Thursday, February 2, 2023

Puerto Rico energy policy bill does not make it through session

By on November 9, 2018

SAN JUAN – The legislation that would create new public energy policy in Puerto Rico did not complete the legislative process because the House of Representatives requested additional time to evaluate the measure.

Unless the governor calls on the legislature to conduct an extraordinary session, the measure will have to wait until the next regular session in January. In the coming days, lawmakers will be dedicated to resolving their differences in measures passed by both chambers before going into recess.

The Senate bill would establish the exclusive use of renewable energy sources on the island by 2050 and dismantle the Puerto Rico Electric Power Authority’s (Prepa) monopoly.

“We understand and respect the additional time requested by the House of Representatives to evaluate Senate Bill 1121, via which the ‘Puerto Rico Energy Policy Act’ is adopted. The preparation of a public energy policy for Puerto Rico is critical for our future. We also take the opportunity to thank the work of the past months in the Senate Energy Commission in preparing such project as contemplated in Act 120-2018,” the executive director of the Fiscal Agency and Financial Advisory Authority, Christian Sobrino, said in a statement.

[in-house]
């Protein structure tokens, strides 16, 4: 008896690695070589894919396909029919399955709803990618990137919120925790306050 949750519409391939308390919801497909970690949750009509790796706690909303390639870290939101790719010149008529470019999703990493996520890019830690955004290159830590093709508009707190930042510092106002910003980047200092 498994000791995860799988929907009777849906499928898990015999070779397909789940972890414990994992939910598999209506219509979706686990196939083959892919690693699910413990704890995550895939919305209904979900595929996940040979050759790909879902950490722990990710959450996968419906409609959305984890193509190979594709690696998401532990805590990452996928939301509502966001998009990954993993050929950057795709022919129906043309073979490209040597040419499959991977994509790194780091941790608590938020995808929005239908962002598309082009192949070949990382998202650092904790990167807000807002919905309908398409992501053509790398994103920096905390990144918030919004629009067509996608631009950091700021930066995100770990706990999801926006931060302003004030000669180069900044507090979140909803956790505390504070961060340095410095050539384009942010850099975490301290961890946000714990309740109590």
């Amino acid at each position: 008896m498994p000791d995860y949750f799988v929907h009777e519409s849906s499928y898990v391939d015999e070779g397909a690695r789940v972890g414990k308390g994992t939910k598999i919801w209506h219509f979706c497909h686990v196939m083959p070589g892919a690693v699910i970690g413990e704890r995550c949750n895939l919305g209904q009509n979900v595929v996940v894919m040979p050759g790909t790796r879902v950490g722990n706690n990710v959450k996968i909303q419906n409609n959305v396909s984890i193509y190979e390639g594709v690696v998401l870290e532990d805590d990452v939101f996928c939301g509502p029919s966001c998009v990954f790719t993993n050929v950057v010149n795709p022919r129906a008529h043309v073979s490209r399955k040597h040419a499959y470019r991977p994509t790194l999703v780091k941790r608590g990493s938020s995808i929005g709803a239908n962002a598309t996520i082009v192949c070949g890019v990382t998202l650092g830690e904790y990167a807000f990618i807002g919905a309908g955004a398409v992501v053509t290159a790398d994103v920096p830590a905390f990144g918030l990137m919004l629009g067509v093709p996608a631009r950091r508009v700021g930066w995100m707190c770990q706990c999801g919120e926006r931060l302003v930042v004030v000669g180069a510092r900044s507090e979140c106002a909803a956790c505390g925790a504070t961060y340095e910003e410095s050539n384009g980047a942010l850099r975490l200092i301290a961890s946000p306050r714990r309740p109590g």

“The governor has a clear vision of where we are going in the transformation of what has been an inefficient energy system. We have expressed to Senator Larry Seilhamer and Representative Víctor Parés Otero that, although we will continue with the privatization of PREPA, as authorized by Act 120-2018, we will not formalize contracts that could be contrary to the public policy established by the chief executive or the cardinal principles of the law being drafted in the Legislature. The new energy system will be less expensive, resilient and safe for our people,” Sobrino added.

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